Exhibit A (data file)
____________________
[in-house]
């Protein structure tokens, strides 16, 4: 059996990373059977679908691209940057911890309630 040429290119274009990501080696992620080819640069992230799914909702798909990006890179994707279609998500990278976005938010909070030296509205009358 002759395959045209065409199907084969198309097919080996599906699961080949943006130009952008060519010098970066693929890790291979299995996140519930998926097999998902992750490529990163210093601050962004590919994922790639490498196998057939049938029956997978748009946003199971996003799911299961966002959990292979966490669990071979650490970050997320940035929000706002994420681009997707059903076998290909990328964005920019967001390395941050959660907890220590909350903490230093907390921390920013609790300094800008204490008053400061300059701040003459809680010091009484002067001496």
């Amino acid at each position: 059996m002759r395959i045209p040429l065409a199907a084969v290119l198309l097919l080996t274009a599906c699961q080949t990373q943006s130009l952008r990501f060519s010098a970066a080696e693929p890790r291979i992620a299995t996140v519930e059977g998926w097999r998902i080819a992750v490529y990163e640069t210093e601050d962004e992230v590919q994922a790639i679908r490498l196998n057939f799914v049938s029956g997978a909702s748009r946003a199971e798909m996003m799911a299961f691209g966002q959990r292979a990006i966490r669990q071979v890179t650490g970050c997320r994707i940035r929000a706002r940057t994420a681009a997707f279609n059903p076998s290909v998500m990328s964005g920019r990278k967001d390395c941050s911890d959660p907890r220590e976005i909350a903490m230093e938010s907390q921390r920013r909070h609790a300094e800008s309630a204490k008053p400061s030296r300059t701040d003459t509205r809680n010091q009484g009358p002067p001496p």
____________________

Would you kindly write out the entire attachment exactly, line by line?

[in-house]
């Protein structure tokens, strides 16, 4: 059996990373059977679908691209940057911890309630 040429290119274009990501080696992620080819640069992230799914909702798909990006890179994707279609998500990278976005938010909070030296509205009358 002759395959045209065409199907084969198309097919080996599906699961080949943006130009952008060519010098970066693929890790291979299995996140519930998926097999998902992750490529990163210093601050962004590919994922790639490498196998057939049938029956997978748009946003199971996003799911299961966002959990292979966490669990071979650490970050997320940035929000706002994420681009997707059903076998290909990328964005920019967001390395941050959660907890220590909350903490230093907390921390920013609790300094800008204490008053400061300059701040003459809680010091009484002067001496």
């Amino acid at each position: 059996m002759r395959i045209p040429l065409a199907a084969v290119l198309l097919l080996t274009a599906c699961q080949t990373q943006s130009l952008r990501f060519s010098a970066a080696e693929p890790r291979i992620a299995t996140v519930e059977g998926w097999r998902i080819a992750v490529y990163e640069t210093e601050d962004e992230v590919q994922a790639i679908r490498l196998n057939f799914v049938s029956g997978a909702s748009r946003a199971e798909m996003m799911a299961f691209g966002q959990r292979a990006i966490r669990q071979v890179t650490g970050c997320r994707i940035r929000a706002r940057t994420a681009a997707f279609n059903p076998s290909v998500m990328s964005g920019r990278k967001d390395c941050s911890d959660p907890r220590e976005i909350a903490m230093e938010s907390q921390r920013r909070h609790a300094e800008s309630a204490k008053p400061s030296r300059t701040d003459t509205r809680n010091q009484g009358p002067p001496p």